My first hiking experience in Maryland came was a result of unusually warm February weather and the perk of having Martin Luther King Jr Day off (Perks of working for the government). Rocks State Park is an 855 acre area of forested land set aside by the state of Maryland. It was one of Maryland’s first state parks, the state acquiring the land in 1949. Rocks State Park is about 40 minutes north of Baltimore in northern Harford County.
The main area of the park includes 3.5 miles of well marked trails. The main attraction of the park is the King and Queen seat. The King and Queen seat is a rock outcropping that extends 190′ into the air and over looks Deer Creek. Deer Creek is a hot spot in the summer for fishing, tubing, and wading. I didn’t have the issue since it was February, but supposedly the park can fill up quickly and they’ll stop allowing people into the park after a certain number of vehicles.
I parked in a small gravel pull-off after entering the park. After wandering through the woods on a path for a good half mile and then the trail suddenly starts a steep uphill climb. Eventually after a good climb you’ll come to the King and Queen Seat. It’s a pretty wide outcropping, but it can still be a little much if you’re afraid of heights since you’re nearly 20 stories high and looking out over tree tops over the park provide beautiful panoramas of the forest below.
After spending some time at the King and Queen seat you can follow the path down the hill, you’ll come across another parking lot. If you cross the road you’ll come to Deer Creek. There’s a path that runs along Deer Creek. There are some rapids that you’ll come across so if you’re tubing down the creek you’d be better off getting out before coming to this portion.
After hiking BACK up the hill and past King and Queen seat you can continue hiking or find your way back down the hill to the parking area. I had about 60 flights of stairs documented on my Garmin Fitness watch by the time I made the climb up the hill twice. Here‘s a map for those interested.
There are two other portions of Rocks State Park that aren’t directly attached to the rest of the park, Hidden Valley and Falling Branch. Unfortunately I didn’t make it to the Hidden Valley area, but I did get to visit Falling Branch which is home to Maryland’s 2nd largest waterfall, Kilgore Falls.
After a 10 minute or so drive, you arrive at the parking area for Kilgore Falls. In the summer Kilgore Falls is packed and with very little parking to contain the demand, most people resort to parking down the road in the field of a couple that lives nearby. Parking there isn’t free though, he charges up to $10 a car to park in his field. My advice is get there early. The hike back to the falls is pretty easy, paths are narrow and aren’t too steep. They are just dirt paths and there’s a small bridge over a creek. The hike forks after a while and if you go right up the hill you’ll come to the top of the falls, left takes you to the bottom of the falls. Either way you go you can make a loop around the falls and reach the bottom or top. The hill you climb down or up after coming to the falls is steep though, so be careful when climbing up or down.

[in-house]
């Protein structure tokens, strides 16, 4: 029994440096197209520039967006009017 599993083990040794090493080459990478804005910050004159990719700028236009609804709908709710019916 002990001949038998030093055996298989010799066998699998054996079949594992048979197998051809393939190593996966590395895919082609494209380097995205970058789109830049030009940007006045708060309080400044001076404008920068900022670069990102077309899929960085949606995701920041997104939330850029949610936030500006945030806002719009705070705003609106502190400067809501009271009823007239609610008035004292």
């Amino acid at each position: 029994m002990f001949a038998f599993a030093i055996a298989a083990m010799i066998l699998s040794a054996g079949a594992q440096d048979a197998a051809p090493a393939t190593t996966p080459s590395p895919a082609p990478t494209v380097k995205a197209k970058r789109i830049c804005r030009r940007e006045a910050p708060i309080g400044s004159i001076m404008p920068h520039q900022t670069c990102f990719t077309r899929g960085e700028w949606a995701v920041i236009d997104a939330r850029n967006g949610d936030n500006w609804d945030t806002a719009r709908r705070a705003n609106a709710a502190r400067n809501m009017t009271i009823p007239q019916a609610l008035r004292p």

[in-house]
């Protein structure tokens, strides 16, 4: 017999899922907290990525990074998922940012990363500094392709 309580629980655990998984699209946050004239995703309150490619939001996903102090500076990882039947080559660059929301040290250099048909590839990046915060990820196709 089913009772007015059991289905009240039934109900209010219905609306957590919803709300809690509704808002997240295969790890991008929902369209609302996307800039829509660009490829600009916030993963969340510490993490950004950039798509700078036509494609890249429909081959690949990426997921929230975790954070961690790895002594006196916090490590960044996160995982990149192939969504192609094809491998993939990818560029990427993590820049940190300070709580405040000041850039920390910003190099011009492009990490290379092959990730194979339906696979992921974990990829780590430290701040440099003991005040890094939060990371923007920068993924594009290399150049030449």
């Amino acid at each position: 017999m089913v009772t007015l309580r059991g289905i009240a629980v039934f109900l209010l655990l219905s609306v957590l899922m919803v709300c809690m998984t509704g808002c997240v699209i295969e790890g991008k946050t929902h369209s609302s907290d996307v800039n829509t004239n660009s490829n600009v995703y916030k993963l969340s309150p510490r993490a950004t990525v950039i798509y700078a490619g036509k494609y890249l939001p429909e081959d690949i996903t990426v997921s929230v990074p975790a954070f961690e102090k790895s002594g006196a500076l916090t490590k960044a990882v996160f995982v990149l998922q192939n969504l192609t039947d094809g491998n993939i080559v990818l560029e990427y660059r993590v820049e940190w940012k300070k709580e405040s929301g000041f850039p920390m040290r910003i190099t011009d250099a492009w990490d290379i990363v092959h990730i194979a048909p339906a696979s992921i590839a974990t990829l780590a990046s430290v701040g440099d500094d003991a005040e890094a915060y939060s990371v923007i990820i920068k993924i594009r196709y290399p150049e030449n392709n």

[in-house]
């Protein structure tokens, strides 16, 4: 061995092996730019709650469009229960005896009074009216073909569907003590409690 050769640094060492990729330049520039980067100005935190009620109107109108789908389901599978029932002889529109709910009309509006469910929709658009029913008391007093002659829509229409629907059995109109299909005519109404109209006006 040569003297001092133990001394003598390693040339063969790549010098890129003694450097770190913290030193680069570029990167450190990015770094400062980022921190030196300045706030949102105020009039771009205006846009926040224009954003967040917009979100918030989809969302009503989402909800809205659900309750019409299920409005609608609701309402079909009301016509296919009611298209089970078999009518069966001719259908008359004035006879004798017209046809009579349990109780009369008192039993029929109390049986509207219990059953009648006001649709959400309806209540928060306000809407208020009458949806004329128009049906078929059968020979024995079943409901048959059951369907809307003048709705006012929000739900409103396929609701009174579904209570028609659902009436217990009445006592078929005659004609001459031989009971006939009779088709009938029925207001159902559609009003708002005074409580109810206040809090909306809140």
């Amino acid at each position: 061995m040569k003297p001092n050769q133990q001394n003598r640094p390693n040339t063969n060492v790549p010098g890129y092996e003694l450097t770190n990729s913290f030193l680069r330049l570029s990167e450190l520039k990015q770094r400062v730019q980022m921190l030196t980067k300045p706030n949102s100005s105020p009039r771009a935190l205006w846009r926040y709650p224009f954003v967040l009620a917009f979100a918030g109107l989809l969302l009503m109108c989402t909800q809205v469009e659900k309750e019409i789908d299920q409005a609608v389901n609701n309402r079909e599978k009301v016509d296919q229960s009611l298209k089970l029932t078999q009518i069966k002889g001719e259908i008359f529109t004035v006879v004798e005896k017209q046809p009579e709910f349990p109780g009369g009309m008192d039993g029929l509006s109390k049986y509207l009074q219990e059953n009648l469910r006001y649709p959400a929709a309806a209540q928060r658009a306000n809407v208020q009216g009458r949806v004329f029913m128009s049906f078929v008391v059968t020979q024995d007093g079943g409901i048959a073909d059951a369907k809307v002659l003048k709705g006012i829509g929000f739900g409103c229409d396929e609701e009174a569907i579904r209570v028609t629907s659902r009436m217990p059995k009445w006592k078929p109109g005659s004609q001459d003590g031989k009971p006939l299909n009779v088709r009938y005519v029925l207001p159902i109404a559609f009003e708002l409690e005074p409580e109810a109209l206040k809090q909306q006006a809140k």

Round trip it’s only about a mile or mile and a half hike and there aren’t many trails that branch off, but if you want to take a refreshing dip under a waterfall in the summer it would be a good place to check out. Again, it does get crowded.
Hidden Valley Nature Area
My day wasn’t finished though, I got an early start and didn’t want to be done. I found another trail about twenty minutes away to check out. It was the Hidden Valley Nature Area, there was a mile long out and back trail. The trail follows along Deer Creek, the same one I had visited earlier at Rocks State Park. Once I reached the end of the trail there was a clearing next to the river, I was taking it in and enjoying the huge bluffs and valley across the river. I wanted to get over there to hike. Now it was warm for February, probably mid-50’s, but it was still February and we all know water, especially moving water, takes longer to warm than the air. I decided I was going to do it, I rolled my jeans up as far as they’d go and carry my shoes/socks across the creek. Now I say creek, a creek in Illinois is generally small, a few feet across and very shallow, but this was more like a river than a creek. It was at least 20′ wide and deceptively deep, the water reaching my mid thigh in the deepest part and soaking my jeans. There’s not much that I’ve worn in my life that’s more uncomfortable than soaking wet jeans, especially when doing something as active as hiking.
After trying to dry them out as much as possible I hiked into the valley, carved out by a little stream running down to the “creek”. It was a pretty area to hike in, but probably not quite worth the soaking wet jeans. I didn’t come across another person in my hike at Hidden Valley, so on my return trip back I decided to lose the jeans entirely as well as find a more shallow place to cross. It took a little more time, but it was worth the trouble.
All in all it was a successful first hiking trip in Maryland, with many more planned.